The Court of Appeal provides welcome clarity on the timing of relief from forfeiture application
On 15 April 2021, the Court of Appeal handed down its decision in the case of Keshwala & Anor v Bhalsod & Anor  EWCA Civ 492. The decision brings welcome clarity to landlords about the time limits within which a tenant may apply for relief from forfeiture, with an emphasis on tenants acting with ‘due diligence and reasonable promptitude’ in such applications.
What is forfeiture and relief from forfeiture?
Forfeiture of a lease is a means for a landlord to terminate a lease, in the event of some default by the tenant. The landlord can forfeit the lease either by issuing court proceedings, or by peaceable re-entry (in other words, physically turning up at the property, re-entering and securing it, usually by changing the locks). Landlords must be cautious however to ensure the peaceable re-entry is lawful to avoid a potential damages claim for trespass.
Relief from forfeiture is a remedy awarded by the courts to tenants or other interested parties which involves restoration of the lease just as though the forfeiture had never taken place. Where a landlord forfeits a lease by way of peaceable re-entry, the County Court has a discretionary power to grant relief from forfeiture so long as the application for relief is made within six months of the date on which the landlord re-entered in accordance with s139(2) of the County Courts Act 1984.
Background case summary
— The tenants (claimants) had a twenty-year lease of a property in Leicester, which commenced in March 2008. The property consisted of a lock-up shop on the ground floor with residential accommodation above. The claimants mistakenly underpaid a quarterly rent by £500.
— On 13 September 2018, the landlords (defendants) effected forfeiture of the lease by peaceable re-entry.
— On 24 September 2018, the tenants emailed the landlords to let them know they had paid the £500 shortfall and would ensure the full payment for the next quarter’s rent would be paid for the next rent quarter. The landlord did not reply.
— On 26 February 2019 (5 months and 14 days after the peaceable re-entry), the tenant issued an application for relief from forfeiture, but did not notify the landlord of its application.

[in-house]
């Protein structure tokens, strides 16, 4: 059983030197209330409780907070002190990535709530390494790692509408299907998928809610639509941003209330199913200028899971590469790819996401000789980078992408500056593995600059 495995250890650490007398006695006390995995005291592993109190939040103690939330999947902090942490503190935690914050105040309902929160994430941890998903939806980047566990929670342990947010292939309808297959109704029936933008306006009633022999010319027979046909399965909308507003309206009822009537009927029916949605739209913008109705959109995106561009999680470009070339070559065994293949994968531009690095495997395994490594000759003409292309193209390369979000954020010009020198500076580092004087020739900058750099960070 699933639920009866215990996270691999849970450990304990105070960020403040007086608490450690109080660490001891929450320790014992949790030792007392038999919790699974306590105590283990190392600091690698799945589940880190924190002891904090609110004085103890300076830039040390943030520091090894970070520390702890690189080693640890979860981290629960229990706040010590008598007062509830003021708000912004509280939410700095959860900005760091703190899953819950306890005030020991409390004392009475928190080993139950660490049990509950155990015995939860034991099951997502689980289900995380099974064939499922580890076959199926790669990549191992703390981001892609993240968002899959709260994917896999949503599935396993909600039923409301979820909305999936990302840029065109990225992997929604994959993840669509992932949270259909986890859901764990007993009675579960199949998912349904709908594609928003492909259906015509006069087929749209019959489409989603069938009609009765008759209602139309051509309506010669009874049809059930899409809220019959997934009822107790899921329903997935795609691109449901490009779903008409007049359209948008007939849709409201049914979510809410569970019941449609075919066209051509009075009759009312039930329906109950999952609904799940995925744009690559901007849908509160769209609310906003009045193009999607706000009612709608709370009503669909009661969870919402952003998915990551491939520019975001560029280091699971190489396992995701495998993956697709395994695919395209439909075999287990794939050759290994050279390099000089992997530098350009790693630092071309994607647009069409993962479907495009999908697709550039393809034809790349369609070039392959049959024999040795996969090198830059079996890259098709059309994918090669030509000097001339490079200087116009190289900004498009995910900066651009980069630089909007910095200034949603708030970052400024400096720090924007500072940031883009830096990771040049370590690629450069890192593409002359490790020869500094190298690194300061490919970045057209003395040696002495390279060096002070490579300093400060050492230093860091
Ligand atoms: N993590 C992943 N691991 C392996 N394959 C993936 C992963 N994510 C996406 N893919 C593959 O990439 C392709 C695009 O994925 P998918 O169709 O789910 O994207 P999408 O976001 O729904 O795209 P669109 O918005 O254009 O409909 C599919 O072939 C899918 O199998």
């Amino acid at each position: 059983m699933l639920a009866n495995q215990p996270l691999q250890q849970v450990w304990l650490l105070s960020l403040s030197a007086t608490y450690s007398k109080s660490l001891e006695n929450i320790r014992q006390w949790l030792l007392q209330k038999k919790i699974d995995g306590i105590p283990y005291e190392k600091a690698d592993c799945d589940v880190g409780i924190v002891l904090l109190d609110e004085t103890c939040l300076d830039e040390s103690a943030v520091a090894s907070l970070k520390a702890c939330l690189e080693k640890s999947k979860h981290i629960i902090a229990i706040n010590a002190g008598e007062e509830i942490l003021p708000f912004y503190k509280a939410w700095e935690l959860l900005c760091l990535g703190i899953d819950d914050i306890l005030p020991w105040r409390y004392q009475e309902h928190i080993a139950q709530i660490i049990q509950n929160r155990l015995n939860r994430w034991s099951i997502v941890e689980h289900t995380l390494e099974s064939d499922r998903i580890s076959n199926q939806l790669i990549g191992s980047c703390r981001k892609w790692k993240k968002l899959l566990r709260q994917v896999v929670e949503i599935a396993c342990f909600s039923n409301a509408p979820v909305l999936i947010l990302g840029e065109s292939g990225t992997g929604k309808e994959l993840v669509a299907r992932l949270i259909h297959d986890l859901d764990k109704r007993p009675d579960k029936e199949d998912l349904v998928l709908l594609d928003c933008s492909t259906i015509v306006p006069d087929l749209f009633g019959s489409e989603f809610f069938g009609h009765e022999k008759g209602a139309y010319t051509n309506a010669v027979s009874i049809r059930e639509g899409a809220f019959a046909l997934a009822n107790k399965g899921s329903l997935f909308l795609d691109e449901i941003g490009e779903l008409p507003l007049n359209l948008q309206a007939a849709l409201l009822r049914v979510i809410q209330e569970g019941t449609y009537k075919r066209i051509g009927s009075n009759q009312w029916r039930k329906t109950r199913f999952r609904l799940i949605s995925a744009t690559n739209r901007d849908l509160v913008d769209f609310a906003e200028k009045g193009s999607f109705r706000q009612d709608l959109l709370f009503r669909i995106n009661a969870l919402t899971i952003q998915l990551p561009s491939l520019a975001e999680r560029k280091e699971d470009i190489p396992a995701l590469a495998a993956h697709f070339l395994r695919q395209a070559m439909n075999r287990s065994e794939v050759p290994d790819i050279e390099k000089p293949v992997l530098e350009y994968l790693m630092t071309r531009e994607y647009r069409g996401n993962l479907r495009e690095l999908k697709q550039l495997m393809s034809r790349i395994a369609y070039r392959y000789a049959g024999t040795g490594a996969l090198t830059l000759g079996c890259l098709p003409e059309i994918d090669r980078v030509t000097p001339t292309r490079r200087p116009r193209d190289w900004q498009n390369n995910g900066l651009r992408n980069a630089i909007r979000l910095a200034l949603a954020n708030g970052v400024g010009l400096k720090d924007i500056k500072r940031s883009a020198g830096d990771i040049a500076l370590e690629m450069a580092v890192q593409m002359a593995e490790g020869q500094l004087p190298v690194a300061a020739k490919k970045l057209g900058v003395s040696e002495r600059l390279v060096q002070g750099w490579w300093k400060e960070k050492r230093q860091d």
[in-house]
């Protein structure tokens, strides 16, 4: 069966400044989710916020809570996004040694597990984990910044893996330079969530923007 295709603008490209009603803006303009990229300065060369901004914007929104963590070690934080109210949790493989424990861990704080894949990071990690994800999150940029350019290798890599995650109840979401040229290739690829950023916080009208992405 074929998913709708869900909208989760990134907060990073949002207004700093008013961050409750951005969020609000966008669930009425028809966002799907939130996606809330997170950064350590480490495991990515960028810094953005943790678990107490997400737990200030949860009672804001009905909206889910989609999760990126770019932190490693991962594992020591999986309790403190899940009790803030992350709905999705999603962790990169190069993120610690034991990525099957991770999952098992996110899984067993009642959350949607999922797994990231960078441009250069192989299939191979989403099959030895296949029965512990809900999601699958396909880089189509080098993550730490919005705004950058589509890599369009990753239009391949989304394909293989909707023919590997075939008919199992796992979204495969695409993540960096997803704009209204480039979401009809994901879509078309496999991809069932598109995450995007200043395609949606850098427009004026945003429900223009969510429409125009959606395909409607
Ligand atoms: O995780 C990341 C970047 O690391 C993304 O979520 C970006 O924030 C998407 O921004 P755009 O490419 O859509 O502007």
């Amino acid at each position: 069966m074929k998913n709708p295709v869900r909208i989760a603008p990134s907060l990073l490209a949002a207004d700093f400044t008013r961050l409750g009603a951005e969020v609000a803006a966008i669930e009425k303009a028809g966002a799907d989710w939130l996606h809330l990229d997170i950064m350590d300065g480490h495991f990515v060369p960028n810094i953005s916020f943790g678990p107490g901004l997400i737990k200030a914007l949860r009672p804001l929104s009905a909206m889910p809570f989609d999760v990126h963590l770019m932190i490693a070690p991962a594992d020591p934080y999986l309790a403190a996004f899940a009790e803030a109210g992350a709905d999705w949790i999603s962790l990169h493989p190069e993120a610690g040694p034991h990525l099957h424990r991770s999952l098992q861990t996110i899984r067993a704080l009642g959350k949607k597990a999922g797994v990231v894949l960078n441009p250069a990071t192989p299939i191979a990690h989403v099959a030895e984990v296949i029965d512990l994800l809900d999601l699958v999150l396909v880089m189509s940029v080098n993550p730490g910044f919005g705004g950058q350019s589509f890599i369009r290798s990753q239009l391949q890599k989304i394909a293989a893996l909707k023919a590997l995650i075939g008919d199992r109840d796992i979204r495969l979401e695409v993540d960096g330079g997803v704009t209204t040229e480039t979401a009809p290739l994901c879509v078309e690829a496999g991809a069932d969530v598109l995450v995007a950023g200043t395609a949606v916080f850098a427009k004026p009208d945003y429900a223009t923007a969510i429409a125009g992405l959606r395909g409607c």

At first instance, the County Court judge dismissed the tenants’ application as she determined that there was no adequate explanation from the tenants for the delay in issuing the application after 13 September 2018.
The High Court disagreed with the county court and granted the tenant relief from forfeiture on the basis the application had been made within the six-month time limit (see above) and therefore was not unreasonably delayed. The Court of Appeal allowed permission to appeal this decision.
The Court of Appeal held that the court’s discretion under s.139(2) was to be exercised on ‘ordinary equitable principles’. Whilst the tenant has six months to apply, it must act with due diligence and reasonable promptitude. The Court of Appeal therefore agreed with the County Court decision, namely, to refuse relief from forfeiture to the tenants.
In response to the pandemic, landlords are currently prohibited from forfeiting leases until 30 June 2021. You can read our previous updates explaining the current position relating to the suspension of the forfeiture of evictions here and the effect of the suspension on a landlord’s right to forfeiture here.
Despite the current suspension, this case is an important reminder for tenants to act with due diligence and reasonable promptitude in applying for relief from forfeiture once the moratorium is lifted, i.e. to act without delay and to notify its landlord of any application as soon as possible. Tenants should therefore also be mindful of avoiding defaulting under the terms of the lease otherwise landlords may forfeit the lease and re-let the property. The current ban does not remove the obligation for tenants to pay rent. It simply delays the opportunity for landlords to enforce the debt. Once the restrictions are lifted, landlords will be able to use their usual remedies (including the right to forfeiture) for any unpaid rent owed during the restriction period.
Our highly experienced Property Disputes team have experience advising both landlords and tenants on forfeiture issues including the landlord’s right to forfeit and ways to do so and the tenant’s right to apply for relief from forfeiture. Please do get in touch.
This update is for general purposes and guidance only and does not constitute legal or professional advice. You should seek legal advice before relying on its content. This update relates to the prevailing circumstances at the date of its original publication and may not have been updated to reflect subsequent developments. If you have general queries about our updates, please email: email@example.com